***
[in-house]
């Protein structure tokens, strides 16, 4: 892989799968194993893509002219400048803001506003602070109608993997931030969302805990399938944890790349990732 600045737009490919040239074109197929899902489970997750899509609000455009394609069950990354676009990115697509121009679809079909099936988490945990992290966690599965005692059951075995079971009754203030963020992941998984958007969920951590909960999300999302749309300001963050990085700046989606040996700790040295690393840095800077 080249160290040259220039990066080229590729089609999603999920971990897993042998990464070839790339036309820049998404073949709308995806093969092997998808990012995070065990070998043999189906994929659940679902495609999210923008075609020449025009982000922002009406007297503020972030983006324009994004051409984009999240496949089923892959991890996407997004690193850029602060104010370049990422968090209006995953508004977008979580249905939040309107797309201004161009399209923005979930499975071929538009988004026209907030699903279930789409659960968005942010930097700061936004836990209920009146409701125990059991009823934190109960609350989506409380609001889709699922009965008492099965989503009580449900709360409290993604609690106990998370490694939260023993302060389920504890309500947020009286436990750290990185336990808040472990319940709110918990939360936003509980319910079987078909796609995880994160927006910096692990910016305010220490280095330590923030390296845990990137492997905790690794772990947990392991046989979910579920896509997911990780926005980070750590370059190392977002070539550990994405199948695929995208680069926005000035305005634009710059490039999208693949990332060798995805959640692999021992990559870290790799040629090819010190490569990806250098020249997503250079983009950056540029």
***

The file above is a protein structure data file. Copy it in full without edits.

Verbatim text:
[in-house]
């Protein structure tokens, strides 16, 4: 892989799968194993893509002219400048803001506003602070109608993997931030969302805990399938944890790349990732 600045737009490919040239074109197929899902489970997750899509609000455009394609069950990354676009990115697509121009679809079909099936988490945990992290966690599965005692059951075995079971009754203030963020992941998984958007969920951590909960999300999302749309300001963050990085700046989606040996700790040295690393840095800077 080249160290040259220039990066080229590729089609999603999920971990897993042998990464070839790339036309820049998404073949709308995806093969092997998808990012995070065990070998043999189906994929659940679902495609999210923008075609020449025009982000922002009406007297503020972030983006324009994004051409984009999240496949089923892959991890996407997004690193850029602060104010370049990422968090209006995953508004977008979580249905939040309107797309201004161009399209923005979930499975071929538009988004026209907030699903279930789409659960968005942010930097700061936004836990209920009146409701125990059991009823934190109960609350989506409380609001889709699922009965008492099965989503009580449900709360409290993604609690106990998370490694939260023993302060389920504890309500947020009286436990750290990185336990808040472990319940709110918990939360936003509980319910079987078909796609995880994160927006910096692990910016305010220490280095330590923030390296845990990137492997905790690794772990947990392991046989979910579920896509997911990780926005980070750590370059190392977002070539550990994405199948695929995208680069926005000035305005634009710059490039999208693949990332060798995805959640692999021992990559870290790799040629090819010190490569990806250098020249997503250079983009950056540029």